ITEM110-1003-R0301 ATTACHMENT II

 

 

THE UNIVERSITY OF M0NTANA

DEPARTMENT OF SOCIAL WORK

MISSOULA, MONTANA 59812

 

Cindy Garthwait, Chair

5 / 16 / 01

 

Response to Walla Walla College Letter by Dr. Wilma Hepker

addressed to Dr. Joyce Scott, Deputy Commissioner

Montana Board of Regents

May 15, 2001

 

COST

 

The Walla Walla College website lists tuition at $381 per credit hour. It also states that. the cost of obtaining a two year MSW degree (80 credits) is $30,400 and the cost of obtaining a one year advanced standing MSW degree (51 credits) is $19,300. In the fall of 2002, the tuition will be $399 per credit hour.

 

The cost of obtaining a two year MSW degree from The University of Montana Department of Social Work is projected to be approximately $7,500 per year for Montana residents and $13,300 per year for non-resident students. This is a total of $15,000 for a Montana resident or $26,600 for non-resident students.

 

The University of Montana MSW program will have the availability of Title IV-E funds for stipends for some MSW students, decreasing the costs for students pursuing child protective services as a profession.

 

NUMBER AND QUALITY OF FACULTY

 

The University of Montana MSW program would utilize full time, tenure track faculty rather than adjunct professors. All of the faculty will continue to be recruited through nationwide search processes, guaranteeing the best faculty possible. The Walla Walla College website lists four Montana faculty, three with MSW degrees and one with a doctorate. According to Walla Walla graduates the majority of instructors are adjunct and are often teaching for the first time. Similarly, they do not have an office or provide mentoring, critical elements to professional development training. Several other College Place faculty members are listed as Montana faculty, but they do not reside in Montana and only teach on occasion.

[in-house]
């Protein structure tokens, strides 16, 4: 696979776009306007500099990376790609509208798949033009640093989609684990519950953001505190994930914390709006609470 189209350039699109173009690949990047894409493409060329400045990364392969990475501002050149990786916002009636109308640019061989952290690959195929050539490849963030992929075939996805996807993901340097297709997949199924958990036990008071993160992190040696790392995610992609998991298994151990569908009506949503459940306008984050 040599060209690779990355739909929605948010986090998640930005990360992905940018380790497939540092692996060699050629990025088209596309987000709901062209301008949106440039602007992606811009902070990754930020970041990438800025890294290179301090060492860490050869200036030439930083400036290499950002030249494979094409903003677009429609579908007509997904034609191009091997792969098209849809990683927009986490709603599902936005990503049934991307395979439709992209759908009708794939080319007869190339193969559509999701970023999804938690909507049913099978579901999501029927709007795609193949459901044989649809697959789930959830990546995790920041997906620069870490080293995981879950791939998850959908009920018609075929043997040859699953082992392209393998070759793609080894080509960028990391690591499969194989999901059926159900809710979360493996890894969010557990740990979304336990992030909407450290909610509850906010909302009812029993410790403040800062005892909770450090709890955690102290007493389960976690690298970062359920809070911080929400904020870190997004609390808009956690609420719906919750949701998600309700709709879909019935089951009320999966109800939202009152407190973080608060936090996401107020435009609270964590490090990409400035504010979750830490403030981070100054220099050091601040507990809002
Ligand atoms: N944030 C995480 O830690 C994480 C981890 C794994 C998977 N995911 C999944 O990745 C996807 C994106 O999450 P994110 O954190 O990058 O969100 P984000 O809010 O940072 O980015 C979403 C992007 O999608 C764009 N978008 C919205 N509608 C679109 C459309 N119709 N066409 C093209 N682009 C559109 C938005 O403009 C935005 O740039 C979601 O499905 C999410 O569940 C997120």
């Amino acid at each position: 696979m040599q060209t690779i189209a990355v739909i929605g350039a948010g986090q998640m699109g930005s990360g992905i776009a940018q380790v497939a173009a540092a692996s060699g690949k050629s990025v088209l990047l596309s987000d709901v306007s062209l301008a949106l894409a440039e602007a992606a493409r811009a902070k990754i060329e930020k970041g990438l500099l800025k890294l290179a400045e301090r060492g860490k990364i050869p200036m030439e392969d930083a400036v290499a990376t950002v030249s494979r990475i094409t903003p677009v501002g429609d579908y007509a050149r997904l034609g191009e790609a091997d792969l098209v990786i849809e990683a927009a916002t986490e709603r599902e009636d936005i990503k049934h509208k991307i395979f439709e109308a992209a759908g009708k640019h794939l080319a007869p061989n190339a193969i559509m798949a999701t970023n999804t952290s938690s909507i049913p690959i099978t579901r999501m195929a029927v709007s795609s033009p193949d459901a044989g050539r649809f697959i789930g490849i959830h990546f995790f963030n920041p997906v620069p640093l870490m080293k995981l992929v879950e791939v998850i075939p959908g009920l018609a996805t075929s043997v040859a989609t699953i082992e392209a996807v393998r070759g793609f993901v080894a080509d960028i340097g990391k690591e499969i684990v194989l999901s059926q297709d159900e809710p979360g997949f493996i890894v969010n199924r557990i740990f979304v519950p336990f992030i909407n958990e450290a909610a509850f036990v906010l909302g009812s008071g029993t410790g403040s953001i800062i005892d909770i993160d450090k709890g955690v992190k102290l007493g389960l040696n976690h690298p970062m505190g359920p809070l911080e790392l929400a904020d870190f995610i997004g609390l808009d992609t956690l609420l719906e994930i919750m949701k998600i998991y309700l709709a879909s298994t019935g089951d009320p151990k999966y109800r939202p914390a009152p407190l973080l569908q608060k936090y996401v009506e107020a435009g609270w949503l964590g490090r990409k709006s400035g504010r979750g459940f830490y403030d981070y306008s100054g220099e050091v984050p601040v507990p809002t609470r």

The University of Montana program will offer a comprehensive, campus based program where students can take advantage of university resources central to a quality graduate program. These include the Mansfield library, ample advising/mentoring time with students, inter-departmental electives, and strong ties to community agencies providing internship opportunities.

The letter from Dr. Hepker states that eight of their doctoral level faculty members regularly teach in Montana, supplementing the work done by the Walla Walla-Montana faculty and staff. The University of Montana program, by contrast, would have all of its regular, full time faculty available on a daily basis because of their residence in Missoula.

 

THE INAPPROPRIATENESS OF THE WALLA WALLA COLLEGE CURRICULUM FOR MONTANA

 

The needs assessment completed by The University of Montana Department of Social Work surveyed the educational needs and interests of National Association of Social Workers (Montana branch) members, BSW graduates of the University of Montana, and social workers and social work employers across the state. The resulting data did not indicate a need for clinical social work as a specialty, which is what Walla Walla College promotes on its written materials. Rather, the UM program would offer an integrated practice model which is more generalist in its orientation, preparing students for broad practice in a rural state (consisting of direct practice training and administration/social development training)

 

UTILIZATION OF THE UNIVERSITY OF MONTANA RESOURCES

 

The Department of Social Work has been told by current and former students that they were encouraged by Walla Walla College to take electives at The University of Montana. Students at The University of Montana would have direct access to library resources in Missoula rather than having to access materials through interólibrary loan.